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“Because so many of our visitors are ceo’s of major companies, our economy generally coincides with the national economy,” she said. An uptick in sales of multimillion-dollar homes has her hopeful for a second-half recovery.
Karen Golov, owner of Eye of the Needle on Nantucket, said the island is quieter this season than in years prior. Customers are looking for fun values, rather than high-end buys.
“Quite frankly, when the economy is bad, my store does even better,” she said. “They’re not buying designer labels as much, but anyone can buy a $40 belt or a cute new handbag.”
She’s done well with girly-prepster lines such as Milly, Rebecca Taylor and the new line, Dr. Boudoir. “Always girly for us,” she said, describing the store’s merchandise. “We passed on cargo, and we’ll pass on Mod this fall.”
Golov has a second Eye of the Needle on Newbury Street, Boston’s unofficial runway and one of the city’s major tourist attractions for its shops, restaurants and string of art galleries. Performance there has been “consistent,” she said. “It’s been harder since we lost all the European kids after 9/11, but we always have the Beacon Hill ladies who come to spend.”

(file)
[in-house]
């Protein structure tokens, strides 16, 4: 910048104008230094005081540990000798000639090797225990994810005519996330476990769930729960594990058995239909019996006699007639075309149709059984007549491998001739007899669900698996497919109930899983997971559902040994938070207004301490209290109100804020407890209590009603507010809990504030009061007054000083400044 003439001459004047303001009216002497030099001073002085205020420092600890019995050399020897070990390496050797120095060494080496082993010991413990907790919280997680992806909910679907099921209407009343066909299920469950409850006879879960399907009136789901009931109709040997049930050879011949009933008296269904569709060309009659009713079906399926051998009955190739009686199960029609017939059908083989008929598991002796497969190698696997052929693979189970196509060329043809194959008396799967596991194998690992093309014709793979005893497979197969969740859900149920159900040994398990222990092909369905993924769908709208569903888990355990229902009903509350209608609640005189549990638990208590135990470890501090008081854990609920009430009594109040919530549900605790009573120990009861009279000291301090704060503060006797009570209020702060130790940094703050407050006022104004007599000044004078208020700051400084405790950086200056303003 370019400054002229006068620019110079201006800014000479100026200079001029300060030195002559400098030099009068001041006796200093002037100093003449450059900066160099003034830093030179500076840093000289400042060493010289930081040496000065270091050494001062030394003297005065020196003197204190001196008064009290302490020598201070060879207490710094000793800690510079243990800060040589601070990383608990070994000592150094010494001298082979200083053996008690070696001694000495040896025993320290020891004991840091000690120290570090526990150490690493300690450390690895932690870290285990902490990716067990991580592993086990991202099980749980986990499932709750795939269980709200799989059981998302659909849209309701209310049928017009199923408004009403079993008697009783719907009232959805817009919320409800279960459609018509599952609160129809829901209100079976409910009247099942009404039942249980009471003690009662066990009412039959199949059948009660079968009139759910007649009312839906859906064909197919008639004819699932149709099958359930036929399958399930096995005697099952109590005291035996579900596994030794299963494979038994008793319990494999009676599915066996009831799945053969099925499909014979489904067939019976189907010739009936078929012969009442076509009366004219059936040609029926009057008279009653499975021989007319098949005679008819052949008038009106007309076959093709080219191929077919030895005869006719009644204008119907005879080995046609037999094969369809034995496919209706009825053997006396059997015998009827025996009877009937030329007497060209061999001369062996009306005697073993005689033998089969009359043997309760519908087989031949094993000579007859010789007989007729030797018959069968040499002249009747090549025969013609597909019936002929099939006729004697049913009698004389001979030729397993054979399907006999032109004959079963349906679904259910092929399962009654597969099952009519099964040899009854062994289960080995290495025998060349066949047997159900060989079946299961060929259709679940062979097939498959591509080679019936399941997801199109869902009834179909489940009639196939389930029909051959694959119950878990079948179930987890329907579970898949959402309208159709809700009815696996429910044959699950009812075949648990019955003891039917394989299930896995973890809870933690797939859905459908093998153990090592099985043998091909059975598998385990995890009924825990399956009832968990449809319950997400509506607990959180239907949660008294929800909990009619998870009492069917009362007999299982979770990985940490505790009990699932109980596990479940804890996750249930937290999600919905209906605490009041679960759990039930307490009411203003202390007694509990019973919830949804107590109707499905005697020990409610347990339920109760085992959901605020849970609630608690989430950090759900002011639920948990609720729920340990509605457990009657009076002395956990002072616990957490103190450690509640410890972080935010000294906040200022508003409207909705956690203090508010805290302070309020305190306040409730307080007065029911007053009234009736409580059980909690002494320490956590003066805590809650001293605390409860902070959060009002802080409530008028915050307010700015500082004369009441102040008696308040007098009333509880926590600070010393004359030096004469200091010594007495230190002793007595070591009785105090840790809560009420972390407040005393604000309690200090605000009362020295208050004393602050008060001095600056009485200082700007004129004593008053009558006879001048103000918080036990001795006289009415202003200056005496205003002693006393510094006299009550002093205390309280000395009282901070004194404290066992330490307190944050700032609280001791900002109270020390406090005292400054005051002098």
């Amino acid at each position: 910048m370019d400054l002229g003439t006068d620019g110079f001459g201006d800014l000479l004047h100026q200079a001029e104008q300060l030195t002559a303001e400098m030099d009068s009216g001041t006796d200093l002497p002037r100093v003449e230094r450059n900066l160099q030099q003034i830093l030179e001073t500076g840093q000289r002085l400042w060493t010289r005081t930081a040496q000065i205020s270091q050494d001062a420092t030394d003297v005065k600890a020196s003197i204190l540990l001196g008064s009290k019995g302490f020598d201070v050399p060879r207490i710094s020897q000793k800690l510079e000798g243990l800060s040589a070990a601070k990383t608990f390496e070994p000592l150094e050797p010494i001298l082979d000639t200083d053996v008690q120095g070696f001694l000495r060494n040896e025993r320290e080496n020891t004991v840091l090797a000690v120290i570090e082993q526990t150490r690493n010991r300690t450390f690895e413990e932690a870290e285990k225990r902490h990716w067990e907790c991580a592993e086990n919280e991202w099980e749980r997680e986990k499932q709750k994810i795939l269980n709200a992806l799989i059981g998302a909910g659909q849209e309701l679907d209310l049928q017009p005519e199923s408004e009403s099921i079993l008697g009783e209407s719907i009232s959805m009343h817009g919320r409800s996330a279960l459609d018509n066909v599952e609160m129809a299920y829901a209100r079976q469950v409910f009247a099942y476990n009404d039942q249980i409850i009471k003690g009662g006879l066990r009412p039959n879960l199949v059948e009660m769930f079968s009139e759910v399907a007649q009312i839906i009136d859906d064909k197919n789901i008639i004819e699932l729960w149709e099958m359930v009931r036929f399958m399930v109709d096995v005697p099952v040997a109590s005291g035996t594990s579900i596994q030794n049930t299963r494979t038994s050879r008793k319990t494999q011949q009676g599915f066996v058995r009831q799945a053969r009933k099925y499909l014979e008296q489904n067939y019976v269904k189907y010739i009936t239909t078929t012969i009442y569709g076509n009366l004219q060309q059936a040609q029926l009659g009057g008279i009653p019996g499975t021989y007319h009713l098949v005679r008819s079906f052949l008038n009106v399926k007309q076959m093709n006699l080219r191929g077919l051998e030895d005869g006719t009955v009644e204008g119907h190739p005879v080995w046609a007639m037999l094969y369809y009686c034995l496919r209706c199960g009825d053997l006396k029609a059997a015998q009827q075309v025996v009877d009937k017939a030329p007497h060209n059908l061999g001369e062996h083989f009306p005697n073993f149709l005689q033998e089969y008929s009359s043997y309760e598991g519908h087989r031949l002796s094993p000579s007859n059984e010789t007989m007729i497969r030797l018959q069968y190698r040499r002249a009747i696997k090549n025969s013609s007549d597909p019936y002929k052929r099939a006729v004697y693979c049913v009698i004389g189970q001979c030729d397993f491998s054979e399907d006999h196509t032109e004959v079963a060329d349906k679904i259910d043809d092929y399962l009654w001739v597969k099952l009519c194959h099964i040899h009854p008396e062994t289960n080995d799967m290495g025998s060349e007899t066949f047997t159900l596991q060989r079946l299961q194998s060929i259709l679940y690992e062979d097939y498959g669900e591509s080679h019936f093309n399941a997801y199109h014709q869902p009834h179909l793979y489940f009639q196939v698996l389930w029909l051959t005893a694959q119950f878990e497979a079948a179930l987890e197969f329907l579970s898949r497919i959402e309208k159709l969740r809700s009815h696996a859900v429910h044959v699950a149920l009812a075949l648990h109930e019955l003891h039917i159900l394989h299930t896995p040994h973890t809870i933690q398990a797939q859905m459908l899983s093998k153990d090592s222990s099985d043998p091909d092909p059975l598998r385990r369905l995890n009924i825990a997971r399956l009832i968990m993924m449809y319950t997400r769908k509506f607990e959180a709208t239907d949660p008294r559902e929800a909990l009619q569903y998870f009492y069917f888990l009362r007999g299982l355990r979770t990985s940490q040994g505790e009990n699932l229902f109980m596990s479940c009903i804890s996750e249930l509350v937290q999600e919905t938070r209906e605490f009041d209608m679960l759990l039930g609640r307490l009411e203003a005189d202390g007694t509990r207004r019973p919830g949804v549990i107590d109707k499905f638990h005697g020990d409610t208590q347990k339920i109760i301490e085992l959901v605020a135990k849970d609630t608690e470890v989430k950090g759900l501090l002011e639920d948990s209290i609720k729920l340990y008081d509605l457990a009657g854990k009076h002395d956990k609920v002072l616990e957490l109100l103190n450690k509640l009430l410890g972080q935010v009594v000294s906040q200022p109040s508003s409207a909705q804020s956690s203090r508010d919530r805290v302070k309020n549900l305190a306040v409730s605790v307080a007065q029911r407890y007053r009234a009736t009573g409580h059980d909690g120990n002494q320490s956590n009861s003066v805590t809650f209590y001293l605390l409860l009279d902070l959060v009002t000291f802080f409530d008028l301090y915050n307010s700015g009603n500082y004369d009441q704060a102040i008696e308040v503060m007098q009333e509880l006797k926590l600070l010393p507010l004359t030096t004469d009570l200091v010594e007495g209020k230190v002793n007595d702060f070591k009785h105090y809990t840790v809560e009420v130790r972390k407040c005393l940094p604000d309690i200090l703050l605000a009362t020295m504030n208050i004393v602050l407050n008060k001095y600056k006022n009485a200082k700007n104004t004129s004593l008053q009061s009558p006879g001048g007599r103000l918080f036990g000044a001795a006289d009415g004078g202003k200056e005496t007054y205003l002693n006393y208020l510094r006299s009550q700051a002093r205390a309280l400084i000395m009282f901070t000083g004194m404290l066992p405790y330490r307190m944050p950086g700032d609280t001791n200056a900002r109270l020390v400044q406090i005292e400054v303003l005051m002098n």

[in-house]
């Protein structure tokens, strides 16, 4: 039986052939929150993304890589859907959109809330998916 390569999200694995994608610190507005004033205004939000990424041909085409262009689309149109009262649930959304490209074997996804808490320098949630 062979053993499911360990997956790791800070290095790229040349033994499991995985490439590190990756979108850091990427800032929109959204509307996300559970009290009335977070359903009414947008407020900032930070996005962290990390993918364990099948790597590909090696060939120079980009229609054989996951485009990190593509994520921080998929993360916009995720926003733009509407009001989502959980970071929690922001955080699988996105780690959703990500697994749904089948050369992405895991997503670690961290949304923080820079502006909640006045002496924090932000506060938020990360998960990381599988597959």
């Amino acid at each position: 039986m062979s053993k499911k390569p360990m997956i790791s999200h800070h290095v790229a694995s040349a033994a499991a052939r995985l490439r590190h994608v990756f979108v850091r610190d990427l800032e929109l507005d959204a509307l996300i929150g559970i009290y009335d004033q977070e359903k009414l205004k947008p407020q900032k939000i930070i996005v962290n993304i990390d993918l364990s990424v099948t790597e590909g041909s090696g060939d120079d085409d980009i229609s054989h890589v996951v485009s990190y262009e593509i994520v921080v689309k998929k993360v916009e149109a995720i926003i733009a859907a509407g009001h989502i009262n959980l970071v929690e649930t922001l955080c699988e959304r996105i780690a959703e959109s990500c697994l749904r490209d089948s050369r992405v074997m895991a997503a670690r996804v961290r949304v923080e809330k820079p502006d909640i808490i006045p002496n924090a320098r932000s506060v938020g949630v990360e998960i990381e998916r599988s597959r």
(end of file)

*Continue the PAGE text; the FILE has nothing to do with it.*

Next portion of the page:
Intermix’s Keledjian, who has an Intermix door on Newbury Street and other major tourist destinations besides Miami, said Boston’s international business is distinctly off, but the historic city seems to be drawing domestic travelers interested in patriotic sites like the Freedom Trail.
Novelty miniskirts — festooned with ruffles or rigged with cargo pockets — did well for him. Business is “improving” after “several rough months with the very cold spring,” Keledjian said.
A couple of hours up the coast, traffic through outlet mecca Freeport, Maine, has been “all over the board,” said Catherine Glover, executive director of the Freeport Merchants Association, representing 150 area businesses.